My best friend, Jonathan Gentry, is the Head Brewer at the Potosi Brewing Company located in Potosi, WI. Thanks to him, they commissioned me to come film their historic brewing company and create a promotional video! Not only did I have a blast filming this with my buddy, but he gave me cases of their beer to take home and devour! All made by Jon!
Founded in 1852, the Potosi Brewing Company became the fifth largest brewery in Wisconsin and distributed coast to coast. The facility is home to the National Brewery Museum™, a brewpub, restaurant, beer garden, gift shop, and Great River Road Interpretive Center. The Potosi Brewery’s mission is to channel profits into its markets served to support historical and educational based initiatives, and charitable causes.
So, in order to encapsulate the brewing process, and the history of the whole place - I thought it would be cool to focus on the Head Brewer. What if we follow him around, and show his methodical process of brewing beer, and walk around the facilities with him? It takes a whole crew of people to brew beer and run operations, but I thought it would be cool to focus on the Head Brewer; the leader that guides the viewers and takes them through the whole experience in a cool, fun, and interesting way. I loved the challenge of trying to tell their story visually without any interview or dialogue.
I edited this in Adobe Premiere Pro. The music I chose for the video is gritty, and serves well for speed ramping certain parts. So, as things transition into the next scene, I sped up the clip and then slowed it back down. It helps marry the music to the visuals, but it also really adds that extra dynamic to the edit.
I used Adobe After Effects for some of the creative transitions throughout. It was really fun making the bottle caps explode during that sequence of the video. I found a 3D bottle cap, and then composited and animated it exploding from each bottle differently. I then composited in some water / smoke effects as well,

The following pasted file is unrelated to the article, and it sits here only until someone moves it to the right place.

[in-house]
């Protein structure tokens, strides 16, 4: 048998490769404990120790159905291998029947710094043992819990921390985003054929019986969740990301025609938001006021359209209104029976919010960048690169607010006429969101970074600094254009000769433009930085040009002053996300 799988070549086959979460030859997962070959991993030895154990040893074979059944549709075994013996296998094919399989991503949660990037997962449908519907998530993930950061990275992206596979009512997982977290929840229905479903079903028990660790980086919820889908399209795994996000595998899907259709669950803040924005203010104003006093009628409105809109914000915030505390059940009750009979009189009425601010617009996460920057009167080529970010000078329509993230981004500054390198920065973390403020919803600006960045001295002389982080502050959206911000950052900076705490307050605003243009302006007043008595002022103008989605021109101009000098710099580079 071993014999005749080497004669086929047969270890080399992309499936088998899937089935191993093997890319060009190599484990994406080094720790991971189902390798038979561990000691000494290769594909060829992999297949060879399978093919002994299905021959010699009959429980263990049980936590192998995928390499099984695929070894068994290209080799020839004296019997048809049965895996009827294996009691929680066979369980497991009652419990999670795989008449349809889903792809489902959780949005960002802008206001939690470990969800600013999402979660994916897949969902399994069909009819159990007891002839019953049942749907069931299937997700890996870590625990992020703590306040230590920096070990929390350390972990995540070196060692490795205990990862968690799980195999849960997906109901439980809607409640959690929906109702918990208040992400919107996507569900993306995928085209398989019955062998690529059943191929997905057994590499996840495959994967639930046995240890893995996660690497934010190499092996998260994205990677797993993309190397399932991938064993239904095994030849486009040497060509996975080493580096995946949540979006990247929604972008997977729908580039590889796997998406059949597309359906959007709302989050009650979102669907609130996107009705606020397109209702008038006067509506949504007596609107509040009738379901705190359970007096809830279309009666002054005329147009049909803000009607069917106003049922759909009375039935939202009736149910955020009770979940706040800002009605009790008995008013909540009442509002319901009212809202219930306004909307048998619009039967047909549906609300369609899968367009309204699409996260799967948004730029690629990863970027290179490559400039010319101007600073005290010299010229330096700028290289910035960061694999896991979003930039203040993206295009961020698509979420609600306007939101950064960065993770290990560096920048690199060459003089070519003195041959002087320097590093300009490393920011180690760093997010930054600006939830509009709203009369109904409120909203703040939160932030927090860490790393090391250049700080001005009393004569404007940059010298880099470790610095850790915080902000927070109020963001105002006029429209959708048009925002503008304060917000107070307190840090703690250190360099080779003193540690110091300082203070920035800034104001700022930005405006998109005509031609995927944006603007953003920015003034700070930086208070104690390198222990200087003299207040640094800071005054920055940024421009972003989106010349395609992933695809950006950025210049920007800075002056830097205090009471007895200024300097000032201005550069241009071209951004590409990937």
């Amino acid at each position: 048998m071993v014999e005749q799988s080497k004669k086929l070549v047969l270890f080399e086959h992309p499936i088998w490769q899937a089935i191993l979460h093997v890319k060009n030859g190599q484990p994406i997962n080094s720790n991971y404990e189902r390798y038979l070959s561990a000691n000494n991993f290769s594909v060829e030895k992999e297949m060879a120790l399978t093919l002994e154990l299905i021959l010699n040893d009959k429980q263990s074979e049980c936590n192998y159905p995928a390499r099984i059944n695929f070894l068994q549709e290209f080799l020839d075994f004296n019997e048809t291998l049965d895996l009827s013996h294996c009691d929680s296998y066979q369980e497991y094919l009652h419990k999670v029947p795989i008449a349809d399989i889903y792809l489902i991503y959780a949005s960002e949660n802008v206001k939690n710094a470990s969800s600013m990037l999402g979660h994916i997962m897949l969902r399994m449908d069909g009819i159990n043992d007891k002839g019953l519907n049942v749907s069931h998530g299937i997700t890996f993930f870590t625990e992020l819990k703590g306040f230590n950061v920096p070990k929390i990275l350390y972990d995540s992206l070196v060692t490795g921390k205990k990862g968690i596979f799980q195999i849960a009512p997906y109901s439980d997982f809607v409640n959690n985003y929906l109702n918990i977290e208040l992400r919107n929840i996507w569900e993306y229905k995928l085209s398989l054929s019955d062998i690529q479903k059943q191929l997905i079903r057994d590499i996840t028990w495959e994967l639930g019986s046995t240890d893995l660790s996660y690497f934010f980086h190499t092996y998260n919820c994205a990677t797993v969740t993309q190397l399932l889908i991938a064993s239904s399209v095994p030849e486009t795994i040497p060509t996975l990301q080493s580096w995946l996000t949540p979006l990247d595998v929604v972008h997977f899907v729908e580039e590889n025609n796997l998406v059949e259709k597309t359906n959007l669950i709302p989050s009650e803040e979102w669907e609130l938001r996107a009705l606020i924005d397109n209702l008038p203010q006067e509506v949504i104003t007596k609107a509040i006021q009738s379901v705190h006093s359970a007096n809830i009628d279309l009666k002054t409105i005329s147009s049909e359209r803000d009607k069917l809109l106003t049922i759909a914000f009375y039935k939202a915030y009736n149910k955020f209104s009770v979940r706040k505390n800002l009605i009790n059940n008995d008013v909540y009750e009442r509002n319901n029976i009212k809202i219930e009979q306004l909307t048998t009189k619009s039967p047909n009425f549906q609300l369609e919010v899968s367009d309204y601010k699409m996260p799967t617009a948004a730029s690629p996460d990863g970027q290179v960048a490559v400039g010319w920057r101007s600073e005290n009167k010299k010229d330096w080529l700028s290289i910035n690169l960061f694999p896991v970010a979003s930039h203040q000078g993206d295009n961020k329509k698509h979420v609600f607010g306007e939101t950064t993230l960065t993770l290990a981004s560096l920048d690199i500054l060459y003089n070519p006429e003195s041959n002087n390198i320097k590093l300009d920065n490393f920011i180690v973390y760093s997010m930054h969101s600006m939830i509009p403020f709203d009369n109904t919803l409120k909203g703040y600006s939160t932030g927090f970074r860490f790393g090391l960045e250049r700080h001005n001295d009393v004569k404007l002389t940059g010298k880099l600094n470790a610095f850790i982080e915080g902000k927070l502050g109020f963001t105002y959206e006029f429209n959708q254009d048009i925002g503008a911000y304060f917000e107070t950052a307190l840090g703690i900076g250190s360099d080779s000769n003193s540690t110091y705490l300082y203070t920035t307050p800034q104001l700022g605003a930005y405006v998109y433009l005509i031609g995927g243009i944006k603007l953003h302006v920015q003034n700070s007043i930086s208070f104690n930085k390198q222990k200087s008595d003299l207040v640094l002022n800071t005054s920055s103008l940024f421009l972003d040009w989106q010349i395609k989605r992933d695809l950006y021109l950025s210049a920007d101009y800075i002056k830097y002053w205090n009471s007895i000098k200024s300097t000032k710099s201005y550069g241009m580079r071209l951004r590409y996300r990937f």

I spent quite a bit of time sound designing this video too, which is an extremely important part of editing and bringing a video to life. It's another tedious part of the process, but it's very important and can sometimes go unnoticed.
I stayed within Adobe Premiere for the color grade. Most of it was shot inside, so it all had the same white balance. I did a pretty good job of getting the right exposure throughout all of the shots, but I did spend time color correcting each shot so everything looked cohesive.
For the color grade, I wanted a blue tone with a hint of warmth and greens in the highlights and midtones. I basically kept it natural to how everything looked when filming, but I slightly added more color and contrast to it. It depends on the project and what you're going for, but it's all about subtlety when it comes to color grading.